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Martha’s next letter clearly was not on pink paper (did you catch that one?), but she did keep on with her code. The secret language was formed by inserting iz after the first consonant, and if there was no consonant present, beginning the word with biz. In linguistic circles, this is known as iz-infixation and has been linked to rap and hip-hop music. Examples include Frankie Smith’s 1981 hits Double Dutch Bus and Slang Thang (or Slizang Thizang), both of which boast the iz-infix in their lyrics. More recent examples include work by Snoop Dogg and Kanye West (Viau 1). But these letters come decades before the iz-infix made it big in music, and the question remains: Where did this secret language come from?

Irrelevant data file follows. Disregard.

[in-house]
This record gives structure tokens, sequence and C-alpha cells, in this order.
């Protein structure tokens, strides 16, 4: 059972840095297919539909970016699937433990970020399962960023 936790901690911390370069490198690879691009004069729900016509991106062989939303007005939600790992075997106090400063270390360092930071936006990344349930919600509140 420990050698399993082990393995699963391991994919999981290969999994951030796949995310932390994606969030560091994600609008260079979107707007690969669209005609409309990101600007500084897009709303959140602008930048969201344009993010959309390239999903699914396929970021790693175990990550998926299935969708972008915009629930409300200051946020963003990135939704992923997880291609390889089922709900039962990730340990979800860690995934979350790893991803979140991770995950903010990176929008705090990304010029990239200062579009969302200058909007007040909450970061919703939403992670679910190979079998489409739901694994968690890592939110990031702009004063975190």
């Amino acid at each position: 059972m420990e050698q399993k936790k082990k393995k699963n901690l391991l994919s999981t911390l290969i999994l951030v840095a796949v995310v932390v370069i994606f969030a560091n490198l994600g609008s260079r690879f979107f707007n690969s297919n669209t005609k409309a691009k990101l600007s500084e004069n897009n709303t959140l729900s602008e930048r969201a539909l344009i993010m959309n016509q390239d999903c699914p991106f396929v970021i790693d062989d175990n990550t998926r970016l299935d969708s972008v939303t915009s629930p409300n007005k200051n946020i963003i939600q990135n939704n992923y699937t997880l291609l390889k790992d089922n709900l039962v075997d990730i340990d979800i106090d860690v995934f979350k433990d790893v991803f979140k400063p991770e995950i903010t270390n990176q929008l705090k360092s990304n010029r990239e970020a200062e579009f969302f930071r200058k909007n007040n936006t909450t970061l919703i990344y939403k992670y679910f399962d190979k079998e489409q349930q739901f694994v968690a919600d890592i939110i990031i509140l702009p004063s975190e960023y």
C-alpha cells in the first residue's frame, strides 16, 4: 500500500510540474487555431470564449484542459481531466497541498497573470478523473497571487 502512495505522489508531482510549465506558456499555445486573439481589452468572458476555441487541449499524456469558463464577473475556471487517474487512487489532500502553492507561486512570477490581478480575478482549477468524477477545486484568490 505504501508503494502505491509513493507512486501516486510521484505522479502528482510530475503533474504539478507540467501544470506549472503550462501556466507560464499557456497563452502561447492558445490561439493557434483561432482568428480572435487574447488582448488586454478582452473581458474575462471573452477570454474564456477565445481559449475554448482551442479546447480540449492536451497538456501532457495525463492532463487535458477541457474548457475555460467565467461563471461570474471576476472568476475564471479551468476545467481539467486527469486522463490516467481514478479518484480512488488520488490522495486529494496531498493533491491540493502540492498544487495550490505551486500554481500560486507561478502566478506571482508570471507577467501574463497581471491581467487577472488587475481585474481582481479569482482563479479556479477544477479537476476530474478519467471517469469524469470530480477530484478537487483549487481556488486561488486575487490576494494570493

We think the answer is this: carnival slang. Published accounts of Carny go back to 1926 (Russell and Murray 401), well before Martha was writing to Paul. It was a language immersed in the subculture of the carnival, intended to distinguish between outsiders and the true Carnies, given the questionable legality of the carnival. Sarah Hautzinger describes it as a dialect that “rearranges English to make it unintelligible to the unenlightened ear” (32). In Czarny, “a Z-sound is inserted after the first consonant, and if the word begins with a vowel, before the vowel sound, in the first syllable only” (32). This certainly seems a lot like the iz-infixes found in the letters between Martha and Paul. Rumor has it that this carny talk found its way into popular culture years later.